Design Principles for Tools to Support Creative Thinking

We have developed a set of “design principles” to guide the development of new creativity support tools – that is, tools that enable people to express themselves creatively and to develop as creative thinkers. Our goal is to develop improved software and user interfaces that empower users to be not only more productive, but more innovative. Potential users of these interfaces include software and other engineers, diverse scientists, product and graphic designers, architects, educators, students, and many others. Enhanced interfaces could enable more effective searching of intellectual resources, improved collaboration among teams, and more rapid discovery processes. These advanced interfaces should also provide potent support in hypothesis formation, speedier evaluation of alternatives, improved understanding through visualization, and better dissemination of results. For creative endeavors that require composition of novel artifacts (e.g., computer programs, scientific papers, engineering diagrams, symphonies, artwork), enhanced interfaces could facilitate exploration of alternatives, prevent unproductive choices, and enable easy backtracking.

Some of these design principles have appeared previously [Myers 2000][Shneiderman 2000][Resnick 2005][Yamamoto 2005][Hewett 2005][Selker 2005]. These principles have emerged through collaborations with a large number of colleagues, in the development of many different creativity support tools, both for children and adults. Some of the principles are also relevant to tools for creating software in general, often called “User Interface Software Tools,” but targeting tools specifically for creativity highlights new perspectives and requirements.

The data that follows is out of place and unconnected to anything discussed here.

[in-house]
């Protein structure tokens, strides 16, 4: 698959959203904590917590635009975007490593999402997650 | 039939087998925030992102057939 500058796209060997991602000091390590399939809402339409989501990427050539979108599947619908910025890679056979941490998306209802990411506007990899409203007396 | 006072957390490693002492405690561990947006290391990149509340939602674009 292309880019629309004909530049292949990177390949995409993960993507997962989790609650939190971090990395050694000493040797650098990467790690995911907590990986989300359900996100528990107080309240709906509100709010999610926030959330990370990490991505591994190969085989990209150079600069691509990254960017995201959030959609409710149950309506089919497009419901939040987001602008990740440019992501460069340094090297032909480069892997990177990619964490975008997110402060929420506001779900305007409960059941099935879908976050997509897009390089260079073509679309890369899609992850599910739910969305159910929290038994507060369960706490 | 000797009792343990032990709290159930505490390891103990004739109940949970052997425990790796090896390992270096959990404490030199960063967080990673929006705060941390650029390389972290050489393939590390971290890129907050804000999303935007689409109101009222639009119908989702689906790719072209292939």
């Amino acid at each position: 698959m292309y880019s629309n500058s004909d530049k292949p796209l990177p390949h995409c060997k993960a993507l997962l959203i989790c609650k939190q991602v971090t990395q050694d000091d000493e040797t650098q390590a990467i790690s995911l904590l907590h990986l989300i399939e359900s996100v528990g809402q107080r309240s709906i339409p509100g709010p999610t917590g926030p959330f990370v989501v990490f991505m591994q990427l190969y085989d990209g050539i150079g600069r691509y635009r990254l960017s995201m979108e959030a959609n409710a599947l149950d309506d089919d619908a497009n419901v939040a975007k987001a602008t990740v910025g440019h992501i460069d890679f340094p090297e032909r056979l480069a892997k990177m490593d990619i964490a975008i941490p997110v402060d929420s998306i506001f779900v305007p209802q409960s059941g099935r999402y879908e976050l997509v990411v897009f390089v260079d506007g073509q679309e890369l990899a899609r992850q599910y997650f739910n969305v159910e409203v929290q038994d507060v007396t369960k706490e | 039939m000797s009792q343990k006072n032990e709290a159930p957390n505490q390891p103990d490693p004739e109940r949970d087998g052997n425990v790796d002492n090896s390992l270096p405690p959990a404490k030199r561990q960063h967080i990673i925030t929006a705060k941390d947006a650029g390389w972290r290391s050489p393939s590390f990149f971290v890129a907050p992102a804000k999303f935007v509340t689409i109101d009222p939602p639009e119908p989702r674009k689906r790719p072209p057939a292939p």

In our analysis, we focus especially on “composition tools” — that is, computational systems and environments that people can use to generate, modify, interact and play with, and/or share both logical and/or physical representations. A creative composition process is not a routine production process that can be prescribed, and what tools and representations people use strongly affect their courses of actions and thought processes [de la Rocha, 1985][Zhang, 1997][Shirouzu et al. 2002].

While it is difficult to study “creativity” itself, we can study the process by which creative people and teams work, and embody their best practices in tools that can aid others in emulating those processes. Examples include the IDEO design team “brainstormer” process has been nicely documented and used by many other organizations [Kelly 2001] and the widely-used TRIZ method for systematic innovation [Mann 2002]. Strategies for studying creativity support tools are discussed in this report’s section titled “Creativity Support Tool Evaluation Methods and Metrics.”

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